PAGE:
Swedish Stockings Astrid Fishnet

December is one the few times of the year people can expect to find something good in their stockings. But a hosiery brand from Sweden hopes to change that forever.

After seeing the documentary “The Light Bulb Conspiracy,” which explores the planned obsolescence of consumer goods, Nadja Forsberg had a lightbulb moment of her own.

“Pantyhose was brought up [in the film] as a product that has gone from a top quality product that used to be repaired by tailors in the Sixties to becoming a common wear-and-tear clothing item,” she explained. “On top of that, pantyhose is a petroleum product and the production is very harmful to the environment. Based on these facts we created Swedish Stockings in November 2013. We believe that sustainability can be achieved along with great design and quality.”

Though she had no experience in the industry, Forsberg who studied journalism and worked for Swedish broadcasting, and her cofounder Linn Frisinger, who was in finance, began a socially and environmentally sustainable hosiery line, working very closely with a manufacturer in Italy.

The Swedish Stockings production method collects polyamide floor waste, melts it down and makes it into new nylon yarn, which is knit in 3-D — all in solar-powered factories. The process is zero waste, energy efficient and saves water.

Swedish Stockings can now be found in around 400 retailers in Holland, Canada, Germany, Iceland, Finland, Norway and Denmark as well as in the U.S. at a few small boutiques and online sellers.

At home in Sweden, amongst others, the brand is sold in Åhléns department stores, and entered & Other Stories online this month. And it launched in worldwide Filippa K stores with a collaborative collection for fall 2016.

Prices range from $16 for micro net knee-highs to $36 for the newest style, 180-den Tencel tights aimed to counter chilly winters.  Other styles are sheer, and have back seams, dots, or subtle glitter.

Despite the variety, Forsberg says the firm’s biggest challenge at the moment is design.

“We are to some extent restricted to do certain models because of the recycled materials that we are working with,” she conceded.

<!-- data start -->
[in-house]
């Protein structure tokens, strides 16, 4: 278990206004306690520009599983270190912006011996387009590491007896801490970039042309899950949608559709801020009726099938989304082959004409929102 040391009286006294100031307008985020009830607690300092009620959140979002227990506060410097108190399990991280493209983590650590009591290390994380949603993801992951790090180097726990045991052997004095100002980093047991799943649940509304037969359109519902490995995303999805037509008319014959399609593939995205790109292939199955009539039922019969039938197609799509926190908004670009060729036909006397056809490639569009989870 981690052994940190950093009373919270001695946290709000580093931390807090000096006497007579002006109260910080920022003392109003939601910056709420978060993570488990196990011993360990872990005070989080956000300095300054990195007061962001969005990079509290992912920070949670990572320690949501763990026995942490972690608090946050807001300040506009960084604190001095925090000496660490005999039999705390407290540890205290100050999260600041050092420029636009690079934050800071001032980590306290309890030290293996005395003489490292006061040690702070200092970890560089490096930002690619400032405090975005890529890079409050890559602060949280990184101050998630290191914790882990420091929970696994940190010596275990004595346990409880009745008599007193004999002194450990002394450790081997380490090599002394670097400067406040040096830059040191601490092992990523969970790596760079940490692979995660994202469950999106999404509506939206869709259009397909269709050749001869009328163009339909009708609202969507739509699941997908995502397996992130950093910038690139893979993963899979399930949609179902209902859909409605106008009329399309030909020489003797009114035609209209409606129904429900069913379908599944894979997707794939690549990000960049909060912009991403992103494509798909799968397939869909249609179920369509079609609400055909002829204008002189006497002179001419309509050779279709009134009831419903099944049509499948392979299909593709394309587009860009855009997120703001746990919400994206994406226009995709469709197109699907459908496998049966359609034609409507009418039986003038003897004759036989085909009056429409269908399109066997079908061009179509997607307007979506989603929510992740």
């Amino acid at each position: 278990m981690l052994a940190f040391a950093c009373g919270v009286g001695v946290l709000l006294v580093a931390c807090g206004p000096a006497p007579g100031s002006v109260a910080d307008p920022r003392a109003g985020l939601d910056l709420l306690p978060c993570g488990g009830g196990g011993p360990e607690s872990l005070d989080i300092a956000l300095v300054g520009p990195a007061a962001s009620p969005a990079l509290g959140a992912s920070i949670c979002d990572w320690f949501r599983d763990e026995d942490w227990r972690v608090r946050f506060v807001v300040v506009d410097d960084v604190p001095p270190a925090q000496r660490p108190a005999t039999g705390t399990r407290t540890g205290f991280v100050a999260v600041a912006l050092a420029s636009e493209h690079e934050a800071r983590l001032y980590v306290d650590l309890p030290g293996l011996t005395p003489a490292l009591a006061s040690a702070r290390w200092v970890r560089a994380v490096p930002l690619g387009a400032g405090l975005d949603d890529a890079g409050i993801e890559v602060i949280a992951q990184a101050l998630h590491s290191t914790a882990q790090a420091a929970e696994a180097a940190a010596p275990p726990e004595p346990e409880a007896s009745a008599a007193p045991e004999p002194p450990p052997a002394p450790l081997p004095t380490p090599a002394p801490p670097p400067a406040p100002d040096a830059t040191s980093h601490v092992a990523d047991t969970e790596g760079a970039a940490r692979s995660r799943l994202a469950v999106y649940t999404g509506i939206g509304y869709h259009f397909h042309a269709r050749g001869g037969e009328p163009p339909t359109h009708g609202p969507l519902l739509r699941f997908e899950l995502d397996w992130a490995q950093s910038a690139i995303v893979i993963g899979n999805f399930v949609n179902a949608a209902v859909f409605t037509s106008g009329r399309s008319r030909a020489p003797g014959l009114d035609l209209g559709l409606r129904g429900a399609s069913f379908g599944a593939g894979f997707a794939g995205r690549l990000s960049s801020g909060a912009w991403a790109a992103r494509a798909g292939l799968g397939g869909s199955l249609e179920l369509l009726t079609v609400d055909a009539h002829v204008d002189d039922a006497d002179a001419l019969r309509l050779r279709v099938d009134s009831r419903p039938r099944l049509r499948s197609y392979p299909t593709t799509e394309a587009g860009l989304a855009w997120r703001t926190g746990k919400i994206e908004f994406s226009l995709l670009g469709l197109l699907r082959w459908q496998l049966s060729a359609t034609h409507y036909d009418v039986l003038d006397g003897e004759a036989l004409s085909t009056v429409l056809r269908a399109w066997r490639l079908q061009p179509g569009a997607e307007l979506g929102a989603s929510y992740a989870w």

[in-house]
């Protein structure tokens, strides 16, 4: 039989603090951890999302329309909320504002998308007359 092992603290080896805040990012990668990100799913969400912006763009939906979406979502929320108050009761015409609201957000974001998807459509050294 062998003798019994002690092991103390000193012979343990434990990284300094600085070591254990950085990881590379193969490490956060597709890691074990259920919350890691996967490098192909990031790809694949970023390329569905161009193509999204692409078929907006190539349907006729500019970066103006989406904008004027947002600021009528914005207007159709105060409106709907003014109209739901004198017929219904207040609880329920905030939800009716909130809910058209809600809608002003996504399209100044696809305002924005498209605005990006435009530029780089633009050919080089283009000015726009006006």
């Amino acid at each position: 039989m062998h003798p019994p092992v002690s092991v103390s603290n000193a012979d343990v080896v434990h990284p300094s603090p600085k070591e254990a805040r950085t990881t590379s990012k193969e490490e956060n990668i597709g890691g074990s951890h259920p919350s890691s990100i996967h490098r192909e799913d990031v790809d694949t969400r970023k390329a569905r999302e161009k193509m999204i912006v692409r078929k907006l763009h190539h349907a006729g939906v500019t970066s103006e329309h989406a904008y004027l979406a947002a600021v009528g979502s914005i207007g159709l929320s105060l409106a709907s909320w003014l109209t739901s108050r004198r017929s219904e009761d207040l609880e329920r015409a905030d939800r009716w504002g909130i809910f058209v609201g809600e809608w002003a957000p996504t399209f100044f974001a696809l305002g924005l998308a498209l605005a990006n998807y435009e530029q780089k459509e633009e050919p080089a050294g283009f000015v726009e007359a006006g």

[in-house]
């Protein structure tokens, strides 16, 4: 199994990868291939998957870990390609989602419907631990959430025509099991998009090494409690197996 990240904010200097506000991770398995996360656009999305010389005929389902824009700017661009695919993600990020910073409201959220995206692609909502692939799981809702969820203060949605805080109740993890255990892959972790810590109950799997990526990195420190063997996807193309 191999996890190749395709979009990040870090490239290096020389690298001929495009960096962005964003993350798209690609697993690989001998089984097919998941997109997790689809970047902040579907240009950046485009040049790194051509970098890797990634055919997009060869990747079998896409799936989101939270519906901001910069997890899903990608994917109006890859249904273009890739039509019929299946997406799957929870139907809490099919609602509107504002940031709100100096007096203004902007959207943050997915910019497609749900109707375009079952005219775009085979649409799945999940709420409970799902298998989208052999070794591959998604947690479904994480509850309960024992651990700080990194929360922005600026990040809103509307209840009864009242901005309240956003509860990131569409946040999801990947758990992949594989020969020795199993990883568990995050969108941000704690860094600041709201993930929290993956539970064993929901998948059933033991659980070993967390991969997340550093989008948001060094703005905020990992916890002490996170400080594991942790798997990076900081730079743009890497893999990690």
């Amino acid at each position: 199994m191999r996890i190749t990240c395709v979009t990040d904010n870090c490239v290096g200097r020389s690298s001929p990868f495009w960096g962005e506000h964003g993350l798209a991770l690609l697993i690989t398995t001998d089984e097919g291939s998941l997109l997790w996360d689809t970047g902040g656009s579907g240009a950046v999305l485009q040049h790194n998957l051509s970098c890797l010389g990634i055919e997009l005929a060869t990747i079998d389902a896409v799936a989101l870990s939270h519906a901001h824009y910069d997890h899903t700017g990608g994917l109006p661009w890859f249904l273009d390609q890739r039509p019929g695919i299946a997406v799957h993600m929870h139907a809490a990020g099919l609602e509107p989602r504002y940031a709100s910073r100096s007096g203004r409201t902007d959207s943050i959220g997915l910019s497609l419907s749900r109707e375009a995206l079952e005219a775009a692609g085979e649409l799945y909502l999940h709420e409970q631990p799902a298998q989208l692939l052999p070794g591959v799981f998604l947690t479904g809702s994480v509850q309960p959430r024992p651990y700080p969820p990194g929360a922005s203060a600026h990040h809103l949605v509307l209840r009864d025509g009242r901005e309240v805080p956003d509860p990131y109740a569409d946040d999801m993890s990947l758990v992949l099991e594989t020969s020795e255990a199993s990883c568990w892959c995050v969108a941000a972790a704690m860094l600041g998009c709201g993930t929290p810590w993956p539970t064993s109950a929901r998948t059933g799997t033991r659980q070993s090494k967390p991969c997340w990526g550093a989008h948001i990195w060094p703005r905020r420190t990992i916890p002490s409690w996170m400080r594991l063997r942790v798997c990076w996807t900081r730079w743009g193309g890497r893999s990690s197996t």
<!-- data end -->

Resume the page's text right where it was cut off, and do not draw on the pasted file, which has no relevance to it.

The material world impact’s their product’s second life as well. Swedish Stockings offers a recycling program for hosiery of any brand, to keep them out of landfills. Customers can send in three or more pairs of old stockings back to the company to receive an online discount code for their next purchase.

But the very thing that makes most hosiery cling and contour causes recycling headaches — separating stretchy elastane from the polyamide nylon.

“We’re stuck in one phase, because when it comes to separating pantyhose, elastane is a b—h,” she told an amused crowd at a sustainable fashion summit this fall in Berlin.

Instead, the materials are repurposed into fiberglass tanks — hardly glamorous, but environmentally on trend. And for the long term, the Swedish Stockings team hopes to crack the problem of separating hosiery’s fibers and to create fully recycled and recyclable legwear.

This year has been a positive one for Swedish Stockings. The company expanded into multiple retail points and won Elle Sweden’s “New Brand of the Year Award” for 2016. Forsberg said the brand will have a turnover of six million Swedish kroner, or $641,826 at current exchange, this year, and  is aiming to more than double that in 2017 — to an estimated 15 million kroner, or $1.6 million.

They’re about to get some company in the sustainable legwear field. In January, German hosiery giant Kunert will launch its first eco-collection, Kunert Blue, made from recycled fishing nets and other nylon. This could represent competition for the small Swedish upstart, but for Nadja Forsberg, it’s great news.

“Swedish Stockings’ mission is to influence and change this industry,” she said. “So for us to see that other brands take eco-friendly initiatives is great. We all need to contribute in order to create awareness and behavioral changes.”